Facing a Post-Roe Future

Pregant - photo by Mustafa Omar (unsplash.com)Photo by Mustafa Omar

Thought for the Week

I have friends on both sides of the abortion fence. And so, although it’s no small task, I want to speak to both. That doesn’t mean I have no views on the subject. I was convinced years ago by an atheist girlfriend that fetuses are not “property,” the constituional basis for the original Roe v. Wade decision (grounded in a since-disproven medical theory). Rather, they are human beings protected under the same laws that protect newborns and adults, whether able-bodied or incapable of living without assistance. Dr. Dianne N Irving, renowned neurobiologist and lecturer in medical ethics (National Institutes of Health, Georgetown University), proves in the International Journal of Sociology and Social Policy that fetuses are both human beings and persons.

But whether Roe was right or wrong is moot. Each American state must now decide (since the U.S. is more comparable to, say, Europe than England or France) how they will address the issue of unwanted pregnancy. Because that is the real issue.

The key word is compassion. States must address the issue with compassion–not just for unborn children, but for women who are facing unwanted pregnancies, as well. States that limit or abolish abortions should require and monitor: 100% equal financial responsility for men involved in unwanted pregnancies; guaranteed career and education protections for pregant women, requiring, e.g., no loss of college placement status and no loss of funding, scholarships due to delays, etc.; 100% medical and living assistance for women facing unwanted pregnancies; and more.

It is often argued that there are not enough adoptive parents for unwanted babies, especially minority children. This is incorrectly based on conflating adoption statistics with foster care statistics. But babies put up for adoption do not go into foster care. There are, in fact, far more parents waiting to adopt babies–including minority and disabled ones–than there are babies available.*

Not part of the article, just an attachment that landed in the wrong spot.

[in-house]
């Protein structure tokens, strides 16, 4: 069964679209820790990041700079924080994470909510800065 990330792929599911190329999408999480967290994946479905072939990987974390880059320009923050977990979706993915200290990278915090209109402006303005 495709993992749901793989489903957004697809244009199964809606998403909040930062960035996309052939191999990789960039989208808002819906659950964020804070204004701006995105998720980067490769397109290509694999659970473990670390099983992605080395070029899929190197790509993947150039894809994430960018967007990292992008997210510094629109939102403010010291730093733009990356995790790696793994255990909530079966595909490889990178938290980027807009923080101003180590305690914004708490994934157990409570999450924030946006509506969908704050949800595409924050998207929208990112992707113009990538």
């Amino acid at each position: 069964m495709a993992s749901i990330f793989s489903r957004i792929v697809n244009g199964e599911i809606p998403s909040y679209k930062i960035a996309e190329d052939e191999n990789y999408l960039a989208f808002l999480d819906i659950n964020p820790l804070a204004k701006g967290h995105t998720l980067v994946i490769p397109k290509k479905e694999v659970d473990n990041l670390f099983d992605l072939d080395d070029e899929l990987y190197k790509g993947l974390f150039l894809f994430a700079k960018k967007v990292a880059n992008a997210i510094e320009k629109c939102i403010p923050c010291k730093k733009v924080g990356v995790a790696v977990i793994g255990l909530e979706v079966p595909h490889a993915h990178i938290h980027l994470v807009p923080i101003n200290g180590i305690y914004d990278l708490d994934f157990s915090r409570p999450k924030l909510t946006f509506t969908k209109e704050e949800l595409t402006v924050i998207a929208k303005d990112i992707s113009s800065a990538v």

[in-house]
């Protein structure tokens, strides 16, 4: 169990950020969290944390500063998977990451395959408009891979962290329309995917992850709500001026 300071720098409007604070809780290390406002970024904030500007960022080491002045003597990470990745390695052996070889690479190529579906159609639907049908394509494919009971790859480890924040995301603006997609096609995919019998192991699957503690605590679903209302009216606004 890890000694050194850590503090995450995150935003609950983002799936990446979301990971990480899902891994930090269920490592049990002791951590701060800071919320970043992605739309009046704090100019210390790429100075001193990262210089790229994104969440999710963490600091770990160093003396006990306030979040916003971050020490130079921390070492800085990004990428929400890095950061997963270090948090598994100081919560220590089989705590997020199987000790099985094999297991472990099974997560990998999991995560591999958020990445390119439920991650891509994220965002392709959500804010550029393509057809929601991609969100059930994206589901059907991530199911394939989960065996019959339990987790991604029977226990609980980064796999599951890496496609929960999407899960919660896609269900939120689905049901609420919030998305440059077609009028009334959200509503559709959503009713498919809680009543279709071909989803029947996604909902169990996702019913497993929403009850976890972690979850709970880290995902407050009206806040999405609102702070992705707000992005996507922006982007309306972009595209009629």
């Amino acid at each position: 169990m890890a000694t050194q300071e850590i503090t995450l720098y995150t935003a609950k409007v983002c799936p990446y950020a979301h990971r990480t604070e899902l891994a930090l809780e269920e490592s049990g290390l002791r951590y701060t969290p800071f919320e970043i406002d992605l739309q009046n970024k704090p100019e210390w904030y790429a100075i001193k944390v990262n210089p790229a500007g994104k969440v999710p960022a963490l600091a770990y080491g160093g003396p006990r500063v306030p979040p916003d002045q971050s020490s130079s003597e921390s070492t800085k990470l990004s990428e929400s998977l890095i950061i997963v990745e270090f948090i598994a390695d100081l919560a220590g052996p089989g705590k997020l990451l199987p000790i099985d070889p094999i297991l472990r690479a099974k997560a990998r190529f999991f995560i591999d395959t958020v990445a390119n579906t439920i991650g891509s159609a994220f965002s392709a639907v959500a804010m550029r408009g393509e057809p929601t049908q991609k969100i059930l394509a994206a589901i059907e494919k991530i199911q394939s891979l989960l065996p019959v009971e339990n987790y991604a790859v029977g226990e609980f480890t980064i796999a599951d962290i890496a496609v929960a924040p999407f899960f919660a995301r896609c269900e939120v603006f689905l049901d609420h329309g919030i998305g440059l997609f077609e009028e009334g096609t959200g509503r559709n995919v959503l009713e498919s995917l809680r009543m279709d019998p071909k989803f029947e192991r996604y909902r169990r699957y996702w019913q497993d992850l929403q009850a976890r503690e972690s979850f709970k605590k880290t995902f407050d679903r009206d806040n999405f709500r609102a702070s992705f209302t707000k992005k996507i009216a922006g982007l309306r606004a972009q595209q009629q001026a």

I long to hear two things in the post-Roe era:

  1. That no unwanted pregnancy carried to term is regreted
  2. That no baby is born unwanted!

*Two valuable resources: Adoption.com (placement, medical/financial care, and more); Considering Adoption (facts, guidance, support services)


About mitchteemley

Writer, Filmmaker, Humorist, Thinker-about-stuffer
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37 Responses to Facing a Post-Roe Future

  1. I was adopted. I was only 1 week old when my parents brought me home. My mother could never have children of her own, but I was definitely a very loved and very wanted child. My parents are the only parents I have ever known. My mom always used to tell me “I was chosen”.

    Liked by 11 people

  2. pastorpete51 says:

    Good points Mitch. Starting a reasoned dialogue sure beats yelling at one another or burning down buildings. Though I have my doubts that there are many on the pro-choice side of the issue who are willing to tone things down or be willing listen to anything outside the media echo chamber. I do sincerely wish you all the best in your efforts.

    Liked by 5 people

  3. Jack Gator says:

    Well said Mitch: Conversation quality. No bullhorns, no self righteous ranting. Just honesty

    Liked by 2 people

  4. ejstoo says: